The Department of Education says the State of Michigan spends about $1.1 billion a year on charter schools.
The idea is to create choice, competition, and better schools.
But is that always happening? Who is opening these schools? One school district superintendent says he fears no one without bias is really watching.
This story started when a man walked into a Ferndale school.
“He was snooping around, asking about our school,” said Blake Prewitt, Superintendent of Ferndale Schools.
Finally, a staff member asked the man why he had so many questions. The answer?
"We’re opening a charter, right literally across the street,” said Prewitt.
Superintendent Blake Prewitt wanted to know more about the school, VAST Academy, expected to open come fall at a vacant school building in Royal Oak Township. Would it offer the same programs as his schools, impacting enrollment, funding and ultimately his plans?
He says he looked up the man who came to his school, and was shocked.
“Find me something in this man’s background that says he has done something to help kids succeed,” said Prewitt. “I personally can’t find it.”
Charter schools in Michigan need a sponsor or authorizer to open and receive state dollars for their student’s tuition. Most of the time the authorizer is a college that agrees to oversee the school.
An application submitted by VAST Academy asking Saginaw Vally State University to authorize the school says Michael Bartley is the planned superintendent. While listing his qualifications it says he is the co-founder of the Metropolitan Transitional Academy in Inkster. It doesn’t say the school failed, only lasting 8 months in 2003.
“And he is going to run an online high school?” said Ferndale Superintendent Prewitt.
It says Bartley is a provider of educational services in Florida. The application however doesn’t share that the Tampa Bay Times reported Florida investigated numerous complaints about his company Computer Ed.
“Employees talking about being asked to falsify records to get money,” said Prewitt.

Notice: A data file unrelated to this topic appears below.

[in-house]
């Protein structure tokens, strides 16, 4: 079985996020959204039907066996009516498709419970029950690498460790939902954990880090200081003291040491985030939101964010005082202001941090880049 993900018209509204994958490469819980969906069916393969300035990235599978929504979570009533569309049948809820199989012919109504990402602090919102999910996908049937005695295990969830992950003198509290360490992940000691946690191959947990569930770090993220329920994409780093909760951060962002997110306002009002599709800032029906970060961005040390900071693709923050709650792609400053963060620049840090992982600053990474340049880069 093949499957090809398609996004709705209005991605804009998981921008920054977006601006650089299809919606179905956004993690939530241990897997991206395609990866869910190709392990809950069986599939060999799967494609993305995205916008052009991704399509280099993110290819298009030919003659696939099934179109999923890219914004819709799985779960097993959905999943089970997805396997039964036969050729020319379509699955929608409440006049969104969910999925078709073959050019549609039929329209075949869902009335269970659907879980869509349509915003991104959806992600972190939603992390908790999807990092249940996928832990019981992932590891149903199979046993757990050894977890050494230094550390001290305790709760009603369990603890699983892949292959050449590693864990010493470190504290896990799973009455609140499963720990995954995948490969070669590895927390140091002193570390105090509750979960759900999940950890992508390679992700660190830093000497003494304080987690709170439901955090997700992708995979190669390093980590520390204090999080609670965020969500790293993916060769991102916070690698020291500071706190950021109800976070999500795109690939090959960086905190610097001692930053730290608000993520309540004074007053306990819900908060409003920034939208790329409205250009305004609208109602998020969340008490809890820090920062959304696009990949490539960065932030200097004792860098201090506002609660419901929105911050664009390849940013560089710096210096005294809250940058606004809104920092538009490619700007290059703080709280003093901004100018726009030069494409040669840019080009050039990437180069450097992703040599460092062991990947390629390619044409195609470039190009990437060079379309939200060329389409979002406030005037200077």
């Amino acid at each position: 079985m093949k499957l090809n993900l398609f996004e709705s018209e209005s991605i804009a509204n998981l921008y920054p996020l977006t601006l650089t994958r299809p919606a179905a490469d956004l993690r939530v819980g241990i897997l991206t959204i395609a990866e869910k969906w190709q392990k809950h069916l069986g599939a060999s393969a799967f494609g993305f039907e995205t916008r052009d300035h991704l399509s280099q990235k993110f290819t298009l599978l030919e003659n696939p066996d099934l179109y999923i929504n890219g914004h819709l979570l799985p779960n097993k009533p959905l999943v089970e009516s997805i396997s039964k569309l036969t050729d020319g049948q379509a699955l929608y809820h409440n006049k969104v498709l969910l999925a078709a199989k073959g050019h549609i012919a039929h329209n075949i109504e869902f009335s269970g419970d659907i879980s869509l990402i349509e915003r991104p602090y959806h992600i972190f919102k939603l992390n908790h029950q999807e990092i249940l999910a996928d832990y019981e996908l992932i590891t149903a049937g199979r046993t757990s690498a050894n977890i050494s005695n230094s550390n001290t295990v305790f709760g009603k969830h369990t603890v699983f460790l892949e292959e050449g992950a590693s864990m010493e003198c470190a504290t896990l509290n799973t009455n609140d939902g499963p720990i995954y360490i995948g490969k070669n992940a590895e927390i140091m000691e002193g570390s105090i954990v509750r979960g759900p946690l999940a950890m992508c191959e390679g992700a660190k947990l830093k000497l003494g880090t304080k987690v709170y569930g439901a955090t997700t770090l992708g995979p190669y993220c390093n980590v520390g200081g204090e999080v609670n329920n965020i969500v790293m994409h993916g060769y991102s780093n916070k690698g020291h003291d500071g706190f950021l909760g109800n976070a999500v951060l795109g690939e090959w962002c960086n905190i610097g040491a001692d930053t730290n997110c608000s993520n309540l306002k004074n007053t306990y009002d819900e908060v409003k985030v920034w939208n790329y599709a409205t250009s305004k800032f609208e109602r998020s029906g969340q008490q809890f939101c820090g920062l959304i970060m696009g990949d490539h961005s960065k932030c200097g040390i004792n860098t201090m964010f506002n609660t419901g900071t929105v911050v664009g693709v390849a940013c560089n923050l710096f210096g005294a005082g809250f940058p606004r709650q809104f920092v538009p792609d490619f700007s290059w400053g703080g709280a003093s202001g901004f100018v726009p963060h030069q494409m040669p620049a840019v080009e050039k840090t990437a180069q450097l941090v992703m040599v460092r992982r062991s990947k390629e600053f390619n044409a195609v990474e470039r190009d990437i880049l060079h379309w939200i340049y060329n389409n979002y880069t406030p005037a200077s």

Now Bartley is named in a plan to run a school funded by your tax dollars.
That’s not all. Detroit Police shared with us his mug shot. It was taken after he was arrested for fleeing police in 2007.
I went to work to find Mr. Bartley to get his side of the story. His business address turned out to be a UPS box. Seven Action News did get a hold of him by phone. He didn’t answer questions. He told 7 Action News we should get his side from the governing body or school’s board chair. When asked for contact information, he said they don’t exist because the school isn’t yet open.
Seven Action News managed to speak to the woman who submitted the plan for the school to Saginaw Valley State, the charter applicant Regina Solomon. She left her address blank on the form. Turns out she lives in Nevada.
When asked about Bartley’s qualifications to be superintendent she said, "I want people to know he isn’t the applicant. He isn’t on the board,” said Solomon.
Seven Action News that has nothing to do with whether he should be superintendent, as he is lined up to be in the plan. Her answer?
“Nobody can be lined up to be anything,” said Solomon.
The fact is her application names him as the planned superintendent. So why would she suggest he be the superintendent at her planned school?
Turns out, while she says they aren’t anymore, they were married. The Las Vegas Sun reports a plan to open a charter school fell apart because she and Micheal Bartley failed to disclose they were married at the time.
Seven Action News found she has her own a history. She was banned from practicing law for a time after the Michigan Bar said she stole government property.
Back to VAST Academy, Saginaw Valley State was expected to approve the school, until the Superintendent of Ferndale schools forwarded on some of this background information. Now, a vote has been delayed.
“We're a positive group of people who set out to do something good and now we have a superintendent set out to destroy the reputations of those people,” said Regina Solomon.
She implied Ferndale is trying to shut down competition.
Ferndale Superintendent Blake Prewitt says it is about doing what is right for kids in Ferndale Schools. He says he does believe it is hard for community schools to thrive when charter schools suddenly without warning can open up next door offering a program already offered by a community school. He says the state should provide public schools with notice so they can properly plan on how to use tax dollars to best benefit students. He says charter schools often offer the less expensive academic programs targeting kids on-line or in younger grades. He says it impacts a school district’s ability to plan and fund programs. He says it is also about unbiased with oversight.
Prewitt pointed out universities have a financial incentive to authorize. They get 3% of per pupil funding from the schools they authorize.
Saginaw Valley State University responded saying, "SVSU does not profit from authorizing charter schools. We receive the same administration fee as any other charter school authorizer. Beyond oversight expenses, we use the dollars we receive to benefit students by providing for professional development of teachers and by providing college scholarships to students who graduate from our charter schools.”
Saginaw Valley State University says it plans to meet with the leaders of Ferndale Schools and continue a full fact finding before making a decision on whether to authorize VAST Academy.